Neurodiversity—What Is It and How Many Lawyers Are Neurodiverse?
Neurodiversity is defined as “variation in the human brain regarding sociability, learning, attention, mood and other mental functions; the range of diverse functions as a continuum and the natural variation that is simply part of the human experience.” Nicole Baumer, M.D. & Julie Frueh, M.D., “What is neurodiversity?,” Harv. Health Pub. Blog, Nov. 21, 2021 (describing neurodiversity as “the idea that people experience and interact with the world around them in many different ways; there is no one ‘right’ way of thinking, learning, and behaving, and differences are not viewed as deficits”). Neurodiversity is often used to refer to the autism spectrum or other “neurological and developmental conditions,” such as ADHD or learning disabilities.
Some estimates indicate that one in five people are neurodiverse while others indicate that up to one-third of the general population is neurodiverse. And most pertinent to the legal industry, 12.5 percent of lawyers responding to a 2016 survey reported having ADHD—well above other estimates of the general population indicating that potentially 4–8 percent of adults have ADHD. More recent data indicate a slight increase in the number of law school graduates and lawyers who are self-reporting disabilities (a term that is defined as inclusive of neurodiverse traits), with 5.5 percent of law school graduates and 1.2 percent of all lawyers reporting a disability in 2021 as compared with 4.1 percent of law school graduates and 0.6 percent of all lawyers reporting a disability in 2019. While the overall numbers reported to the National Association for Law Placement are relatively low, these numbers do not diminish the need to focus on ways to improve hiring and retention of neurodiverse lawyers and staff. The need to emphasize neurodiversity is even greater given that available statistics may be depressed by the stigma attached to disability, which may inhibit lawyers’ and law school graduates’ willingness to report a “disability.”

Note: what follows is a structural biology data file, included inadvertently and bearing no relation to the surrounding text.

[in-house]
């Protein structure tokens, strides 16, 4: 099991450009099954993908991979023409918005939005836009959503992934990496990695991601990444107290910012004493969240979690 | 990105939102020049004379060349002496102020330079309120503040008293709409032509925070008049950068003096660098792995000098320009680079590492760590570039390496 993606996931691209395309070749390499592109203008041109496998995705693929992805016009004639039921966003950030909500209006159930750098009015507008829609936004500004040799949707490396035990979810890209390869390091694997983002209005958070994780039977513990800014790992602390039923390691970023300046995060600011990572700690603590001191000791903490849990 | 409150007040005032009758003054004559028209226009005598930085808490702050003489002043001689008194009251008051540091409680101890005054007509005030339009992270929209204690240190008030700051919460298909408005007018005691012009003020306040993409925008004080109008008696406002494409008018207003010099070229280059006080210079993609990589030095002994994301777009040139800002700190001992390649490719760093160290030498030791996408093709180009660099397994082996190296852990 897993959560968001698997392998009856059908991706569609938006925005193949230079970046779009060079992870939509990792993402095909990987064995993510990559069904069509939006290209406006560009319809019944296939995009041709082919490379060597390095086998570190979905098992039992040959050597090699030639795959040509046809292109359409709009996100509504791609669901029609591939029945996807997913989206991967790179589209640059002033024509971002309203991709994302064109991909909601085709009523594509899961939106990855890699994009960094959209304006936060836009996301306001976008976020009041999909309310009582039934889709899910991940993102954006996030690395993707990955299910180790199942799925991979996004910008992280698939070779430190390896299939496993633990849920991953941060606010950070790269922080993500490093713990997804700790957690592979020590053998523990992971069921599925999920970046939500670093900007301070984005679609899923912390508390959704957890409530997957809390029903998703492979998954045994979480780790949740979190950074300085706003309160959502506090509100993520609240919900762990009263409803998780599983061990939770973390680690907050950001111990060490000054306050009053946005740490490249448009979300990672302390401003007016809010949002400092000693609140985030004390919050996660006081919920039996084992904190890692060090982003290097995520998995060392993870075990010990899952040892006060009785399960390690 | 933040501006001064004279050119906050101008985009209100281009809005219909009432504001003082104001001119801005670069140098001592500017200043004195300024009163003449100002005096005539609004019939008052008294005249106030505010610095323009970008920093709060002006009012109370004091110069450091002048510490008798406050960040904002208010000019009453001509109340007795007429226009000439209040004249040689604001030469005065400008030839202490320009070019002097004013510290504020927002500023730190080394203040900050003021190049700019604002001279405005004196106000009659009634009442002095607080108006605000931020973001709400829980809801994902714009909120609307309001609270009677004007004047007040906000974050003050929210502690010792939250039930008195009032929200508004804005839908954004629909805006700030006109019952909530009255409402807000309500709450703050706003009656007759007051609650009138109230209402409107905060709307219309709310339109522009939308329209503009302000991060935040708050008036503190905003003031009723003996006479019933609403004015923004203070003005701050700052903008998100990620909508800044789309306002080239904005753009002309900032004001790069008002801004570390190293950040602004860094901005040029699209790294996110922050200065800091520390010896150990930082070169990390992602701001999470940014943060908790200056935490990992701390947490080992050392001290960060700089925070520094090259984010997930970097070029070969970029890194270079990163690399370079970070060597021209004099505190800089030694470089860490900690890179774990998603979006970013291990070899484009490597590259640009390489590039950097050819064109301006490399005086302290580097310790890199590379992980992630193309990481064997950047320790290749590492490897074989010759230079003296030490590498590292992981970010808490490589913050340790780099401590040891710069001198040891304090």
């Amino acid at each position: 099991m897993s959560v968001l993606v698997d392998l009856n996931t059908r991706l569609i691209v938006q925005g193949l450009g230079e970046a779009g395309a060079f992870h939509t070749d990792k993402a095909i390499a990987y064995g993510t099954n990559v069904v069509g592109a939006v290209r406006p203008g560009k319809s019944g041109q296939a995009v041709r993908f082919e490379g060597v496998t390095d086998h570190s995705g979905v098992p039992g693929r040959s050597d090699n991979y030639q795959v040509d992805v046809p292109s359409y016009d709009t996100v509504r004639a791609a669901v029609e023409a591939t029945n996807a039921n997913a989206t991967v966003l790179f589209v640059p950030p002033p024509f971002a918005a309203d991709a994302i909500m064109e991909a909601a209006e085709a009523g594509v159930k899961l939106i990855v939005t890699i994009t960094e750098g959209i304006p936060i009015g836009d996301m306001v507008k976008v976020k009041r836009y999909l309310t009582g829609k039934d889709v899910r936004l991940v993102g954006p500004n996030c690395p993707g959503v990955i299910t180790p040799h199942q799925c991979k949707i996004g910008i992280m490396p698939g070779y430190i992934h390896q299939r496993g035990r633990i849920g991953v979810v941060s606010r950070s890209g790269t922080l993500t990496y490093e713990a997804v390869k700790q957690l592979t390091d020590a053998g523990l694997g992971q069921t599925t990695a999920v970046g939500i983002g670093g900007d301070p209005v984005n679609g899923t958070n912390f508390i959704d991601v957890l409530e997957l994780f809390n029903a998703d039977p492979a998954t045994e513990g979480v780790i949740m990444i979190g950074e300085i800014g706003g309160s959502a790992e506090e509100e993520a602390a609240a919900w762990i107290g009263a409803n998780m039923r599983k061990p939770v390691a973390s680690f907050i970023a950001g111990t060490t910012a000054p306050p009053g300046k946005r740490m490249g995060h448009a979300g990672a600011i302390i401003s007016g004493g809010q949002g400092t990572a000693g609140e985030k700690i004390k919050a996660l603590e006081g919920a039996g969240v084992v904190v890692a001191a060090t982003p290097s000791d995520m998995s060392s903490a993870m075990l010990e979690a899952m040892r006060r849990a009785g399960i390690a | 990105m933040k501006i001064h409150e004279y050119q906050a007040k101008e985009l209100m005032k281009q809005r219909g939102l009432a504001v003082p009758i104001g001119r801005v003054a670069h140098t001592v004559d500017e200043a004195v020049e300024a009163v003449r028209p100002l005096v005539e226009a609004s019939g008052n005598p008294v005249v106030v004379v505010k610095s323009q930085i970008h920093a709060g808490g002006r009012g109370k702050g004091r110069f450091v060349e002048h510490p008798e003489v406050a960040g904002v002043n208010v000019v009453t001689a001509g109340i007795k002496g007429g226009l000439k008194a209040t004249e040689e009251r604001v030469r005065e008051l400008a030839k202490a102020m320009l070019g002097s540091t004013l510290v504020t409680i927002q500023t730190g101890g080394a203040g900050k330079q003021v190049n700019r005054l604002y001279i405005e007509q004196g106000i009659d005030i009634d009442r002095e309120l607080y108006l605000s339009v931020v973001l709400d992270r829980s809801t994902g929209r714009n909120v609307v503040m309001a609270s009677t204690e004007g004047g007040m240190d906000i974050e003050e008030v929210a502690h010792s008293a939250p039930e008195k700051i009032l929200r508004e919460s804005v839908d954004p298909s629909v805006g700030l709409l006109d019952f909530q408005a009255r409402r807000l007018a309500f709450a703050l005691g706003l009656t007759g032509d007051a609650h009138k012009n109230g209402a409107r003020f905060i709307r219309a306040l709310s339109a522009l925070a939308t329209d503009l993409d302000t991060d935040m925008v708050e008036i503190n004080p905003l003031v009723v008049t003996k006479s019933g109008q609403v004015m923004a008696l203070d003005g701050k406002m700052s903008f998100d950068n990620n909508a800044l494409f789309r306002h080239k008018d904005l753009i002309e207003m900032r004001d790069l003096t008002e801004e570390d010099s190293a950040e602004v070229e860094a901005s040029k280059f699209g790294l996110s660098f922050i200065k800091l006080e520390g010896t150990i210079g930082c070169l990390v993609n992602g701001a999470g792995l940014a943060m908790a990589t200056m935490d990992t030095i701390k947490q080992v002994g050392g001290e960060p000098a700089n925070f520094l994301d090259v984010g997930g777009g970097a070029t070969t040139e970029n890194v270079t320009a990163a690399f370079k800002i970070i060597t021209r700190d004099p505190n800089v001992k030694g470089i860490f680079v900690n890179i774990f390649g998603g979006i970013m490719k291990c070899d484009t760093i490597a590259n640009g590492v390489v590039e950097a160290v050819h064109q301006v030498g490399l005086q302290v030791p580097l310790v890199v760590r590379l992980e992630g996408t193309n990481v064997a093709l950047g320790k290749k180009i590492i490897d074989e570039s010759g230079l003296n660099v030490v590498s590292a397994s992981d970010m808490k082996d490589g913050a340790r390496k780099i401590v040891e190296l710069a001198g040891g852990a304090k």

Law Firms and Legal Organizations Should Endeavor to Capitalize on the Benefits of Incorporating Neurodiversity into DEI Strategies and Plans
As part of the recent DEI-related efforts, law firms and organizations have been developing and implementing strategies and plans to improve DEI across the legal profession. In contrast, there has generally been little focus on incorporating neurodiversity into DEI plans and strategies. Robert Brown, “Why Neurodiversity Remains DEI’s Least-Tracked Metric,” Bloomberg Law, Nov. 4, 2021 (subscription required). There is good reason for the legal profession to begin doing so.
Enhancing DEI strategies and plans to address hiring, retaining, and promoting neurodiverse legal staff and lawyers can yield significant benefits to law firms and other employers in the legal profession. Indeed, numerous commentators have recognized that neurodiverse employees often contribute creative and innovative solutions to problems. Real-world experience with implementing neurodiversity programs has demonstrated that neurodiverse employees can maintain “hyperfocus” on complex tasks over a sustained period of time, may have a greater attention to detail than more neurotypical employees, and perform better at identifying patterns in data. All of these traits provide value to legal teams seeking to solve problems—often complex and knotty ones—for clients. Given the value that neurodiverse lawyers and legal staff can offer to organizations and their clients, organizations should be keen to incorporate neurodiversity into their DEI strategies by offering accommodations for their neurodiverse employees.